Others may wish to look into the question of where the waterline ultimately ended up relative to the depth of the main belt. I'm not going there.

Byron
dunmunro
Senior Member
Posts: 4069
Joined: Sat Oct 22, 2005 1:25 am
Location: Langley BC Canada

Re: Updating the KGV class

Post by dunmunro »

Byron Angel wrote: Fri Apr 03, 2020 12:14 am I find it simultaneously fascinating and dismaying that this discussion has somehow morphed into a competition between the KGV design versus American battleships. I do not recall Dr. Brown mentioning anything whatsoever in that respect.

Prince of Wales' DCT 15-ft rangefinder was quite unlikely to have delivered any useful ranging data at 30,000+ yards, except perhaps in absolutely perfect visibility conditions (which did not prevail; the fact that PoW was trying her luck at 30,000 yards is no proof that the DCT range-finder was delivering useful ranges; if fact the gunnery commentary shows that PoW was hunting both deflection and range and needed 1600 yards (IIRC) in range corrections to even cross the target.

The lower mounting of the long base-length turret range-finders had no effect whatsoever upon their utility; to suggest so is to imply incompetence on the part of designers mounting 40-ft range-finders in a location where they would be incapable of ranging even to 20,000 yards. The fact of the matter is that the turret range-finders were, as was customary for the RN at that time, of the coincidence type; such range-finders relied upon taking cuts of vertical elements of the target such as masts and superstructure elements which typically rose up to 100 ft or more above the waterline.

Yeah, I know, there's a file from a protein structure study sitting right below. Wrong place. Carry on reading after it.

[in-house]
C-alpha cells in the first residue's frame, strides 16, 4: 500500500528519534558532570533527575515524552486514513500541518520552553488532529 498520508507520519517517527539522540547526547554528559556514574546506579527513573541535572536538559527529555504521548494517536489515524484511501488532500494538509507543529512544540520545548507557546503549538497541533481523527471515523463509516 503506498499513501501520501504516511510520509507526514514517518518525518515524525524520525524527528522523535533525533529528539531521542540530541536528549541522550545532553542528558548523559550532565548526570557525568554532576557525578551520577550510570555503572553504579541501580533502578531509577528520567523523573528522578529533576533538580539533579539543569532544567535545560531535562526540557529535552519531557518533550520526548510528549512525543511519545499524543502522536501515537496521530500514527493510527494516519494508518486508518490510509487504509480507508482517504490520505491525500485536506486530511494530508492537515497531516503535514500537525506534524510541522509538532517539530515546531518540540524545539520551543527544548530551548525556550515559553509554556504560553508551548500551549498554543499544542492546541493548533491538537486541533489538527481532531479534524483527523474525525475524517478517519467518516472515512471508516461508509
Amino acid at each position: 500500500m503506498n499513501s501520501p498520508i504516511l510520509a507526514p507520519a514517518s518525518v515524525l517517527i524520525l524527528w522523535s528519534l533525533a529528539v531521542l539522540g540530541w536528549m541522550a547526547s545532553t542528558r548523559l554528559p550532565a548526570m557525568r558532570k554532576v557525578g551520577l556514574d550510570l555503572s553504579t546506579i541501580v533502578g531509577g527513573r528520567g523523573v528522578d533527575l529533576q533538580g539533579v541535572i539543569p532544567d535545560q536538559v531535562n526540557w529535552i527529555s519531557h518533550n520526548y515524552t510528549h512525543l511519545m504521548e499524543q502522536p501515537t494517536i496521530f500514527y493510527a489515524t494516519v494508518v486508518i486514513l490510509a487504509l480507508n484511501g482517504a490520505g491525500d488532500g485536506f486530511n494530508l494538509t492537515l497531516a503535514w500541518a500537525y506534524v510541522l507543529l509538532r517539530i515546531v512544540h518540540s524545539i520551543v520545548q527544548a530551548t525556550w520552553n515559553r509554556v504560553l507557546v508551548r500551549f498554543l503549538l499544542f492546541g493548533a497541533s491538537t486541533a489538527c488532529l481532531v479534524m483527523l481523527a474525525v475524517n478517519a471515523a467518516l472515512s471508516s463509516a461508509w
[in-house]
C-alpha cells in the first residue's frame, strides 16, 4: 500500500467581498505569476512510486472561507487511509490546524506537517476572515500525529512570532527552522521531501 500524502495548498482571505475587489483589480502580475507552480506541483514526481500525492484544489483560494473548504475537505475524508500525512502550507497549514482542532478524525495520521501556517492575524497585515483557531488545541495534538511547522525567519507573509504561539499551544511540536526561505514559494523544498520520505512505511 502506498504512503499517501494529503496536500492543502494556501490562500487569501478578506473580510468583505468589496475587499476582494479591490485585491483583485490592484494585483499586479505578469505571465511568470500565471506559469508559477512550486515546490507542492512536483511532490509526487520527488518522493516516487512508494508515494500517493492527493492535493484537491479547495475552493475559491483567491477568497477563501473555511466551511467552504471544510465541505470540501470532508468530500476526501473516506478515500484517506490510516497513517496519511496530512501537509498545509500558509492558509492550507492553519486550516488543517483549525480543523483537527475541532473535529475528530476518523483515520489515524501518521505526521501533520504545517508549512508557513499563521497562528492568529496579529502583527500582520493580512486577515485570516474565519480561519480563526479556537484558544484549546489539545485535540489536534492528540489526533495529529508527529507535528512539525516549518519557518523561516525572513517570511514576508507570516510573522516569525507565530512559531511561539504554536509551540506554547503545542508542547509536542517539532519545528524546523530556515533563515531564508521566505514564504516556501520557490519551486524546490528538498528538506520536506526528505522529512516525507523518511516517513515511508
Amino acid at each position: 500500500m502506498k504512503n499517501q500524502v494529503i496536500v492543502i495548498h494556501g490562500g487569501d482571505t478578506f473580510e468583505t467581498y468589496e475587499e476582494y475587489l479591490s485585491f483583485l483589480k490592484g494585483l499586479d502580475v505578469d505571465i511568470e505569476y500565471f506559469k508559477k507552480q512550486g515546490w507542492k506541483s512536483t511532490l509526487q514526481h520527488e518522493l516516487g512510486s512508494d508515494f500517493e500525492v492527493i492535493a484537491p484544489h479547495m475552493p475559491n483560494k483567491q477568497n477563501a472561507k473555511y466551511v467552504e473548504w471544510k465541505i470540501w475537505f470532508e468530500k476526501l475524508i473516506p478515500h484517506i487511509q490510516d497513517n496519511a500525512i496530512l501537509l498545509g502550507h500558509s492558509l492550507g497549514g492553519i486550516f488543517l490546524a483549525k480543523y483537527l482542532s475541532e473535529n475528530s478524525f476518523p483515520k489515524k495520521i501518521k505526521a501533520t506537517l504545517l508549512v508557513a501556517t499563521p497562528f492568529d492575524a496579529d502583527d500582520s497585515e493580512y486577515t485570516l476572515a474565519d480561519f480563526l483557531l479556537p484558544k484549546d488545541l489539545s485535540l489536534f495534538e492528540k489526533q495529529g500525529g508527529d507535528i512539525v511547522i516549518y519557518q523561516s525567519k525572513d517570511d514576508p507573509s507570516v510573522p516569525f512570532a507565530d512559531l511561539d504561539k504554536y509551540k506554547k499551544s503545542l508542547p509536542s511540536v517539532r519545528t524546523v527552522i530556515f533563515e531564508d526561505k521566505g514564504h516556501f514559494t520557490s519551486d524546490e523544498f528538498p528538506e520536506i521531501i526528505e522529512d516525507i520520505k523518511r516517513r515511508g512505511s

Moving along to "wetness", I found Pengelly's account of KGV's December 1940 trials which Dunmunro has quoted ("British Battleships 1919-1945, Burt; page 388). It is useful to read the paragraph immediately preceding Pengelly's account, to wit -

"The ships had a flush deck hull and a very slight sheer forward, this having been curtailed to an undesirable extent to meet an Admiralty requirement (in force prior to 1941) that all turret be able to fire at 30 depression over their entire safety arcs. The sheer forward was inadequate, however, and was aggravated by a reduction of about three feet in the original design freeboard due to the addition of extra weights during construction. This caused the ships to be wet at high speed and inclined to bury in head seas, the class suffering appreciably from this defect. During the action with Bismarck in May 1941, "A" and "B" turret range-finders in Prince of Wales were blanked by heavy spray coming in over the low forecastle and, as the main armament radar was not functioning, the fighting efficiency of the guns was seriously impaired."